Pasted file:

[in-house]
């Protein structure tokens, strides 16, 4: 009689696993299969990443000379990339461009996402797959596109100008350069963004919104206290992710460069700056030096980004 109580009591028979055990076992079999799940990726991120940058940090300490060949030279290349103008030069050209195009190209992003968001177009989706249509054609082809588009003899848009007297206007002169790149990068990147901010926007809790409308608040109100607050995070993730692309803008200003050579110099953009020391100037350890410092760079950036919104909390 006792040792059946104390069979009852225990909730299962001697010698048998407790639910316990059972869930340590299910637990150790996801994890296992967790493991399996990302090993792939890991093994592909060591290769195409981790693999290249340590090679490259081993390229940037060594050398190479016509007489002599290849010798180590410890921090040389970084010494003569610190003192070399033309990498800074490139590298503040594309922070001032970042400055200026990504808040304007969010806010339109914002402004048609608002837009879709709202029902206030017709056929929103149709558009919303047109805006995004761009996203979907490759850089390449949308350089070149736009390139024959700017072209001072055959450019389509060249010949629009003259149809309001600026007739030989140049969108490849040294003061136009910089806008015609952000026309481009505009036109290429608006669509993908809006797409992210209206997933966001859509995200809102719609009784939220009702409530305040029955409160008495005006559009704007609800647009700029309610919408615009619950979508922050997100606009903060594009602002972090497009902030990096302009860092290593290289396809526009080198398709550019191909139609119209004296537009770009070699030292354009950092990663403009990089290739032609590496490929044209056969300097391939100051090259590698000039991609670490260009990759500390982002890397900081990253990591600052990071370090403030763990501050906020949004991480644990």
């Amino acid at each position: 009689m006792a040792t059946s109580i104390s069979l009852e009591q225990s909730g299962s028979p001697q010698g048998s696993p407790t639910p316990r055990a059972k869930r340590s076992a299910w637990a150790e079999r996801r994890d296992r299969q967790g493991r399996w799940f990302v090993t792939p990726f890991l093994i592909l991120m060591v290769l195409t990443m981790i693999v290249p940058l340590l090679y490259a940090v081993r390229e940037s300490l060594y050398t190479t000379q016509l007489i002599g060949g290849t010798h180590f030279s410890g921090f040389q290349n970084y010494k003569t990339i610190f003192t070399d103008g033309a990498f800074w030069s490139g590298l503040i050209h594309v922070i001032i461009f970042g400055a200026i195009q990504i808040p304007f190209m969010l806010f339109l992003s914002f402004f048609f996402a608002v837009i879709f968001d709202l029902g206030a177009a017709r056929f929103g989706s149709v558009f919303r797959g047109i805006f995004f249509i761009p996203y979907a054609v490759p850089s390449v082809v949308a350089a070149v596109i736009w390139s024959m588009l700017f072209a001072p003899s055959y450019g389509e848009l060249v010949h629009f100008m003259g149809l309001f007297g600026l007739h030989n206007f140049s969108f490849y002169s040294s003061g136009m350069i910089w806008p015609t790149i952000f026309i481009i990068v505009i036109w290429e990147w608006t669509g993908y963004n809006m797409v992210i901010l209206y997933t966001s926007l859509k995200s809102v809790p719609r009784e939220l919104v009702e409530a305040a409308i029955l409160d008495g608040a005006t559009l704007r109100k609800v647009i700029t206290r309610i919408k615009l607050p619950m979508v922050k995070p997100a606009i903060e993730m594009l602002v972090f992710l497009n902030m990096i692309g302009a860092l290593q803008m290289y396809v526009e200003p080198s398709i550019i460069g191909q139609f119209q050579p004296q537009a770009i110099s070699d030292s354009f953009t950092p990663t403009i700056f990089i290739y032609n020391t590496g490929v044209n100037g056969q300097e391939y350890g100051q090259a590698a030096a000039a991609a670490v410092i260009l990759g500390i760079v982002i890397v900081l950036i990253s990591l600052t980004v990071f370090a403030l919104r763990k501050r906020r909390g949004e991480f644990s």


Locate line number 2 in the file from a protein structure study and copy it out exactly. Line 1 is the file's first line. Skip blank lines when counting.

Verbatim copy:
């Protein structure tokens, strides 16, 4: 009689696993299969990443000379990339461009996402797959596109100008350069963004919104206290992710460069700056030096980004 109580009591028979055990076992079999799940990726991120940058940090300490060949030279290349103008030069050209195009190209992003968001177009989706249509054609082809588009003899848009007297206007002169790149990068990147901010926007809790409308608040109100607050995070993730692309803008200003050579110099953009020391100037350890410092760079950036919104909390 006792040792059946104390069979009852225990909730299962001697010698048998407790639910316990059972869930340590299910637990150790996801994890296992967790493991399996990302090993792939890991093994592909060591290769195409981790693999290249340590090679490259081993390229940037060594050398190479016509007489002599290849010798180590410890921090040389970084010494003569610190003192070399033309990498800074490139590298503040594309922070001032970042400055200026990504808040304007969010806010339109914002402004048609608002837009879709709202029902206030017709056929929103149709558009919303047109805006995004761009996203979907490759850089390449949308350089070149736009390139024959700017072209001072055959450019389509060249010949629009003259149809309001600026007739030989140049969108490849040294003061136009910089806008015609952000026309481009505009036109290429608006669509993908809006797409992210209206997933966001859509995200809102719609009784939220009702409530305040029955409160008495005006559009704007609800647009700029309610919408615009619950979508922050997100606009903060594009602002972090497009902030990096302009860092290593290289396809526009080198398709550019191909139609119209004296537009770009070699030292354009950092990663403009990089290739032609590496490929044209056969300097391939100051090259590698000039991609670490260009990759500390982002890397900081990253990591600052990071370090403030763990501050906020949004991480644990």